Ecosocialist Bookshelf

Climate and Capitalism’s Ian Angus presents five new books and an essential magazine for ecosocialists.


Summer 2020
Every ecosocialist should subscribe to this magazine, now! The theme of the latest issue is A People’s Green New Deal — “affirming the need to pursue not only the development of visionary policies, but also the implementation of participatory knowledge production.” 110 pages, 18+ important articles. Now published in pdf format only. Highly recommended.

By Andy Horowitz
Harvard University Press, 2020
Hurricane Katrina made landfall in New Orleans on August 29, 2005, but the decisions that caused the disaster extend across the twentieth century. This thoroughly researched and clearly written book exposes the relationship between inequality and urban geography, offering a chilling glimpse of future disasters in the making.

By Chris Smaje
Chelsea Green, 2020
Farmer and social scientist Chris Smaje argues that organising society around small-scale farming offers the sanest and most reasonable response to climate change and other crises of civilisation — and humanity’s best chance at survival. A rigorous, original analysis of wicked problems and hidden opportunities.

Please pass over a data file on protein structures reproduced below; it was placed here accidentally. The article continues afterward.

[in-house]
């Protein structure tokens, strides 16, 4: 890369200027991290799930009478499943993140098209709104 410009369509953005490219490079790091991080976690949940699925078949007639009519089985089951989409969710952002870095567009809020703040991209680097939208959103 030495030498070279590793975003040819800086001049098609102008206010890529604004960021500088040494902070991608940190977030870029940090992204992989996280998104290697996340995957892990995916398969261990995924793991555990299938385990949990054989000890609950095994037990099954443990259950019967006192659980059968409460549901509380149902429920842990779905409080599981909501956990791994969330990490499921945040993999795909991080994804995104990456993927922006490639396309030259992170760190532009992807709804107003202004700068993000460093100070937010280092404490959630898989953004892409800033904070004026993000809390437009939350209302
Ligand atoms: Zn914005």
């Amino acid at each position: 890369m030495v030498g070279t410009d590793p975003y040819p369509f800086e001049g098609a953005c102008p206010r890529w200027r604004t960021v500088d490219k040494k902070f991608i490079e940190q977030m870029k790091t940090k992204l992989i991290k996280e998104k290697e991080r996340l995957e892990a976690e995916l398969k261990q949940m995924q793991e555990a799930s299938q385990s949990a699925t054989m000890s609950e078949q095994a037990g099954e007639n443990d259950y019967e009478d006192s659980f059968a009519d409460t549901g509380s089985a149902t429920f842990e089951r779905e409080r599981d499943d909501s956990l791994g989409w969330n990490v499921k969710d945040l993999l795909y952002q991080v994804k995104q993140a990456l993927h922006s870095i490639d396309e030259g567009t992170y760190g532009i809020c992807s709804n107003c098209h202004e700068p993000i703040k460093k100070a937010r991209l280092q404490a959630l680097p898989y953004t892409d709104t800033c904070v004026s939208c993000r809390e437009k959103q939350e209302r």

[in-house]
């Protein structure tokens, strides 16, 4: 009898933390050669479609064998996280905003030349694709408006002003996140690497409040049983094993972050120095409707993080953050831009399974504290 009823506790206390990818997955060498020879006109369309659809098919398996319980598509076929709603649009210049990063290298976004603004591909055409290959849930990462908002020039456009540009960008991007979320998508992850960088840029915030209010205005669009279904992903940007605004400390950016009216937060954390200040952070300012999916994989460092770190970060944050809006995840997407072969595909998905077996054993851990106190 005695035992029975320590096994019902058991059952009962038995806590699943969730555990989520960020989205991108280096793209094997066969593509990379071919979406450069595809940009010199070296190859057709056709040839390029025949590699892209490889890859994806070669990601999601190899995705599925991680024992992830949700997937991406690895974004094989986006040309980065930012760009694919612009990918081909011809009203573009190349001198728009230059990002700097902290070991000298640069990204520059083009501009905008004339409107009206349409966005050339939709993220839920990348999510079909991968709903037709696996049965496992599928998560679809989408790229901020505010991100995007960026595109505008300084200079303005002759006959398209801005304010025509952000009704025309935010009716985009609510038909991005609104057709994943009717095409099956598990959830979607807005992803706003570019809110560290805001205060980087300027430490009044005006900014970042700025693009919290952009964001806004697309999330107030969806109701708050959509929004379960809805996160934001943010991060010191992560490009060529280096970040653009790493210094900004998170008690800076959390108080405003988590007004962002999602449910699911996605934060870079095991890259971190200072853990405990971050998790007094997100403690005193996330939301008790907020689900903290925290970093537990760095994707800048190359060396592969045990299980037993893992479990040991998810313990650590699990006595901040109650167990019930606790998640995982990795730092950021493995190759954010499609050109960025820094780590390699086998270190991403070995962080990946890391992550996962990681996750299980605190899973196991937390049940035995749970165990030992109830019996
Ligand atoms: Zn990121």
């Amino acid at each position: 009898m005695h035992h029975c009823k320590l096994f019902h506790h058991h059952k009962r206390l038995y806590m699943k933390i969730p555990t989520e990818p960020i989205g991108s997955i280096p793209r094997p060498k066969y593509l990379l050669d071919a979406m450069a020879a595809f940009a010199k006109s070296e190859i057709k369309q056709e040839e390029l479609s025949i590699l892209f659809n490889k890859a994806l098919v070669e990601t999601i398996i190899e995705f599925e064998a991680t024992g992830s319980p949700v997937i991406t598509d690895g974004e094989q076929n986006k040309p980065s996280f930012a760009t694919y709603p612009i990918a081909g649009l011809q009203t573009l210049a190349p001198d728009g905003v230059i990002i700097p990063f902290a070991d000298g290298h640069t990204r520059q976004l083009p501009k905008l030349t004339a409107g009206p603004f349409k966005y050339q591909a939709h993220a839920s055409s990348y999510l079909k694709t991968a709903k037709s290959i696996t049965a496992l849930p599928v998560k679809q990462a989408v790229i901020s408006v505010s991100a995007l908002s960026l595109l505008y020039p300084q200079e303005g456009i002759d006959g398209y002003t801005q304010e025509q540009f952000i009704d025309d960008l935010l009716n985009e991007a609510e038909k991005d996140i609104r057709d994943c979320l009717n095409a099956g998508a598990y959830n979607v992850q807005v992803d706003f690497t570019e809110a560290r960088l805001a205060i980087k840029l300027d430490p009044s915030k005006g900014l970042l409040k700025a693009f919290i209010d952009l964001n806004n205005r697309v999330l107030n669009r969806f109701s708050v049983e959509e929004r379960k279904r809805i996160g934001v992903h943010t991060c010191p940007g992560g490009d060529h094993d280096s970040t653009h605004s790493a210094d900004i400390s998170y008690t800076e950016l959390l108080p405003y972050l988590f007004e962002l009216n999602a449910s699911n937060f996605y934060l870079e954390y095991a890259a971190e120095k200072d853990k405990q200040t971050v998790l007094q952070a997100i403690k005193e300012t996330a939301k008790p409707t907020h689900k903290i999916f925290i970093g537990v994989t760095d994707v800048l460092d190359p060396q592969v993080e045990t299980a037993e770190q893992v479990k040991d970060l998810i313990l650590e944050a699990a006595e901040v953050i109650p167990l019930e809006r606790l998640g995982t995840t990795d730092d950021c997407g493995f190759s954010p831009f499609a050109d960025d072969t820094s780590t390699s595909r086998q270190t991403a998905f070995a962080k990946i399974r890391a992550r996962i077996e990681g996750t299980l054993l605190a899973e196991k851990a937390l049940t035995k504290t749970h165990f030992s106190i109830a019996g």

By Sonia Shah
Bloomsbury, 2020
Prize-winning journalist Sonia Shah examines the science and history of migration in animals, plants, and humans. Challenging anti-immigrant hysteria, she argues that mass migrations are not crises but solutions that create and disseminate the biological, cultural, and social diversity that ecosystems and societies depend upon.

By Cara New Daggett
Duke University Press, 2019
Excavating the historical connection between energy and work, Daggett argues that only transforming the politics of work — most notably, the veneration of waged work — will solve the Anthropocene’s energy problem. Substituting one source of energy for another will not ensure a habitable planet; rather, the concepts of energy and work themselves must be decoupled.

By Richard Smith
Pluto Press, 2020
China is simultaneously the largest producer and user of solar cells and wind turbines, and the largest producer of greenhouse gas emissions. Air and water pollution are endemic and deadly. Smith argues that those contradictions result from the country’s unique social-economic structure, a combination of capitalist and bureaucratic state control that drives expansionist tendencies more powerful than the drive for profit under “normal” capitalism.

[Inclusion of a book does not imply endorsement.]